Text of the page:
Which begs the question:Do we find this cartoon (used with my permission after scanning our own, personal-use, refridgerator magnet) so funny because it presents a belief we recognize lots of people hold as true…even self-evident?
Which begs another question: How often are we one of those “lots of people”?
Engage here. What do you think about Homer’s Gospel? Why? And who do you know that may need to question this belief?
4 Rules for Monkey Management Avoids Monkey Chucking
Last time we looked at what “monkey chucking” means in a business environment (or anywhere else that people congregate). We saw that there are often serious consequences to uncontrolled, flying monkeys, within the confines of human interaction. Today we look at containment rules–presented in the first person, from the vantage point of the leader/manager–as established by the authors of The One Minute Manager Meets the Monkey.
RULE ONE: MonkeyDescriptions
The “next moves” are specified
Dialogue continues until the next moves are specified
This biases any situation towards action
It quadruples motivation because
Next move is clear
The first (usually the hardest) is already taken
Project is broken down to manageable bits
Focus can easily switch to next moves
RULE TWO: MonkeyOwners
The monkey is assigned to someone
All monkeys must be handled at the lowest organizational level consistent with their welfare
The best way to develop responsibility in people is to give them responsibility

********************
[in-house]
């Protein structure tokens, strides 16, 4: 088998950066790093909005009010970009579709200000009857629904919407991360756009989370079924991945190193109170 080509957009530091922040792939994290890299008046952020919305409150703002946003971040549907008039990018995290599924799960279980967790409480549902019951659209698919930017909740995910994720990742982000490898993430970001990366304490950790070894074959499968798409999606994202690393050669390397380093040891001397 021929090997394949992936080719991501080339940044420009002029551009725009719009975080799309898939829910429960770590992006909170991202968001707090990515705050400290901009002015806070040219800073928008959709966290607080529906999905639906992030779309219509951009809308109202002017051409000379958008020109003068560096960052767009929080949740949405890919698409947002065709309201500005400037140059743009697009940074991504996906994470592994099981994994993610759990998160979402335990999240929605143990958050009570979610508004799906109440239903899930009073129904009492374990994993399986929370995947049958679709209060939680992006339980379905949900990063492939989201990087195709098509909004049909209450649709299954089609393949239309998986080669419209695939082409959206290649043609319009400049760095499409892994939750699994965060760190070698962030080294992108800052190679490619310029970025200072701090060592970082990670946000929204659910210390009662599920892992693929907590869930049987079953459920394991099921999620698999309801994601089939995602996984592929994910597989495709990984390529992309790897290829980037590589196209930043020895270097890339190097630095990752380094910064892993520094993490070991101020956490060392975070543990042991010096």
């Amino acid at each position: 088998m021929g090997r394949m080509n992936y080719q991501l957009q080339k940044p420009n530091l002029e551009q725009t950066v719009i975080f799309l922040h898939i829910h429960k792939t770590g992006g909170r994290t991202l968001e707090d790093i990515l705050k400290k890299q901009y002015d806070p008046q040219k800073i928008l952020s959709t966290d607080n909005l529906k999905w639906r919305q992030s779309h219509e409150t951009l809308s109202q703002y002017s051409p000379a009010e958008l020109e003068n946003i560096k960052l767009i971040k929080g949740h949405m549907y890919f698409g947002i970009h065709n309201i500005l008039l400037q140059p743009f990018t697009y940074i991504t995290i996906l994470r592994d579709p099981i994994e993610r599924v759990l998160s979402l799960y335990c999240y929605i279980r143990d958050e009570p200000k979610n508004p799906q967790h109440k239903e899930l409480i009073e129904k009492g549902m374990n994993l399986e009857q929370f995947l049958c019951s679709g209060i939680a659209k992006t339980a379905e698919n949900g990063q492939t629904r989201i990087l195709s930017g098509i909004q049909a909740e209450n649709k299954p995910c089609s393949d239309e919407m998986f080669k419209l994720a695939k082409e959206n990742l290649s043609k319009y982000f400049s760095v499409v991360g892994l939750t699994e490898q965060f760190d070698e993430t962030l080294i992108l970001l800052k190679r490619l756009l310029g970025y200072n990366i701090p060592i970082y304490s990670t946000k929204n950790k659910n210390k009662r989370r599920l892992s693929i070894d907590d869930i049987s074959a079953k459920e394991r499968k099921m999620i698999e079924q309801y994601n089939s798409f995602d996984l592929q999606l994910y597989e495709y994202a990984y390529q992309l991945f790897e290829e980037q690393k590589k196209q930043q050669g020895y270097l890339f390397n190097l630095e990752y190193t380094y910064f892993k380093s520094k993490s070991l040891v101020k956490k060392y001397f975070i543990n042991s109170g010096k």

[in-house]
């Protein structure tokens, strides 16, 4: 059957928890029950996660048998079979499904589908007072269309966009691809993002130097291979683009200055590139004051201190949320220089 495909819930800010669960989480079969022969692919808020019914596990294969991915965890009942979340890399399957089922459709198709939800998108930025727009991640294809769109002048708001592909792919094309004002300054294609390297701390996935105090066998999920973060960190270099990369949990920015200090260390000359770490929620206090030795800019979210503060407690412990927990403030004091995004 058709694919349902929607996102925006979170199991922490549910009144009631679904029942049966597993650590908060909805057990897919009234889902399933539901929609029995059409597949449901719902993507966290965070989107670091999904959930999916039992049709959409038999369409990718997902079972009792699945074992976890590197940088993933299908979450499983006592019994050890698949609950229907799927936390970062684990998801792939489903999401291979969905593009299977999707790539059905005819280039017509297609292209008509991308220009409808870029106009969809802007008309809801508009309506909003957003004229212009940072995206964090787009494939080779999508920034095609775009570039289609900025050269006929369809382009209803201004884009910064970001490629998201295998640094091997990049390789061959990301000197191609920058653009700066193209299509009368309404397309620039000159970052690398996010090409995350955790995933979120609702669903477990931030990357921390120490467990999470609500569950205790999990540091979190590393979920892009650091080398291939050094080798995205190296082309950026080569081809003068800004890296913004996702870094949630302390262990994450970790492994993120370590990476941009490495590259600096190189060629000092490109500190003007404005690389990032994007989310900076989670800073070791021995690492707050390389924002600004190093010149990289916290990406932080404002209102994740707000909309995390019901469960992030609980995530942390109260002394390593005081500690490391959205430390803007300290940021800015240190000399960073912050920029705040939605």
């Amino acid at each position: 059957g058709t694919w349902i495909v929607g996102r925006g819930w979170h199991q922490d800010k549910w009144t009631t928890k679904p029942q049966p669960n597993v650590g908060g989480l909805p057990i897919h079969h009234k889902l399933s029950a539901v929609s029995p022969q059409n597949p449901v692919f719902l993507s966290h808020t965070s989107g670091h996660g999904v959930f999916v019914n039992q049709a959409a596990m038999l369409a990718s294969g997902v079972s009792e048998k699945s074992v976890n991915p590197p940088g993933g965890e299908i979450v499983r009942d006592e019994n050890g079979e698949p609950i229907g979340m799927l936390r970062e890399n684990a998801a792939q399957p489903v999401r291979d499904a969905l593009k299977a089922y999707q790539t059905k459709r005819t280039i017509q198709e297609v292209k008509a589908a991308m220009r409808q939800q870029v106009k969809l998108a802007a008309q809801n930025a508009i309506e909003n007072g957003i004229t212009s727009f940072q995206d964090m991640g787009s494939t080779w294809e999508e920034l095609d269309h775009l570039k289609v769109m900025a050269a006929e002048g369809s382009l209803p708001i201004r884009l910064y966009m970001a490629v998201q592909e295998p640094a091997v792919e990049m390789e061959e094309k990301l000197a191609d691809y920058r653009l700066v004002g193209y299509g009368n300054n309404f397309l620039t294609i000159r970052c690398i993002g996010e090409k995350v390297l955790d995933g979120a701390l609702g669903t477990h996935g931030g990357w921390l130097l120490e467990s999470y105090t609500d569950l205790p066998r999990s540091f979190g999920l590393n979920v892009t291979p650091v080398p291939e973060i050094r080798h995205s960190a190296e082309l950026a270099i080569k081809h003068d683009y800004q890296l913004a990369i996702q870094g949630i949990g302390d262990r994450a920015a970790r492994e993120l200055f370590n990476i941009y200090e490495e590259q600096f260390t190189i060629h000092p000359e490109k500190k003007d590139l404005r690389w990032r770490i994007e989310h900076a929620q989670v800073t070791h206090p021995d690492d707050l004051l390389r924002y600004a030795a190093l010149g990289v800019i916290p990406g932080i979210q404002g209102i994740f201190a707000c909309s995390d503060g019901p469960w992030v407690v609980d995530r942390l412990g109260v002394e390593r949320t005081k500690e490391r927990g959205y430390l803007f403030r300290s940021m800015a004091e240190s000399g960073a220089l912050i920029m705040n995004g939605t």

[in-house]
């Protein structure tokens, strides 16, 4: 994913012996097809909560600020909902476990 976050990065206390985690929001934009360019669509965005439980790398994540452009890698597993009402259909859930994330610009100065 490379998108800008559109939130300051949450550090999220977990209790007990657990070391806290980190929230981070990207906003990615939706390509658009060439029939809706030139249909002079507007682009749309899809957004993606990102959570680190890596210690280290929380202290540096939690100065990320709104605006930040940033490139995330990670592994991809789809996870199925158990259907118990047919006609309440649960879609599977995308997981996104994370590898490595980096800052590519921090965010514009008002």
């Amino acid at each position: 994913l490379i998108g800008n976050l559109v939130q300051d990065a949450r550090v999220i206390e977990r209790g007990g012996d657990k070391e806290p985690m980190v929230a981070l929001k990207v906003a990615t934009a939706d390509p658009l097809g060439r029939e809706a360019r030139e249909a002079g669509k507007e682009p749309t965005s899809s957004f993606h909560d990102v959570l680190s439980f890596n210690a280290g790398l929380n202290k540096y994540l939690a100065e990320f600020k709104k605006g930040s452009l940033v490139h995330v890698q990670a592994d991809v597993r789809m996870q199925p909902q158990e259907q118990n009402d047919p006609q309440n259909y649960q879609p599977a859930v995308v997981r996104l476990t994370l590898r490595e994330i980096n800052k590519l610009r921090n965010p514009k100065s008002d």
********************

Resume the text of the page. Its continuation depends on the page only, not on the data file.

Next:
Dialogue will not end until ownership is specified with accurate pronouns describing to whom the problem belongs
If it turns out to be my problem, I hope you will assist me with it. If it turns out to be yours, I’ll help you with it, on these conditions:
At no time will your problem become mine
Because the moment your problem becomes mine, it’s not your problem anymore
I can’t help a person who doesn’t have a problem
RULE THREE: MonkeyInsurance Policies
The monkey’s risk is insured
Recommend, then act. [Level 1]
Act, then advise. [Level 2]
Practice hands-off management as much as possible and hands-on management as much as necessary
Never let the company go down the drain simply for the sake of good management.
RULE FOUR: MonkeyFeeding & Checkups
Time and place for checkup is specified
Dialogue will not end until checkup appt. is set
Regular checkups confirm monkey’s health or detect problems to correct
Two important assumptions:
You’ll treat your sick monkey as best you can, but if the monkey’s condition persists or worsens from not responding to your treatment plan, you will bring your monkey to me for a checkup before all vital signs vanish
If we’d agreed to a progress checkup several weeks hence, and I discover or determine your monkey’s malady is worsening, I will move the meeting up to 24 hours…
Two important options result:
You’ll report that “My monkey is failing due to my doing nothing.”
You’ll report that “My monkey is improving! Here’s what I’m doing….”
The Purpose of the 4 Rules: Decrease Monkey Chucking
The right things get done
the right way
at the right time
by the right people.
What has been your experience with monkey chucking? Have you found yourself with someone else’s monkey lingering on your shoulder, wondering how it came to be your problem?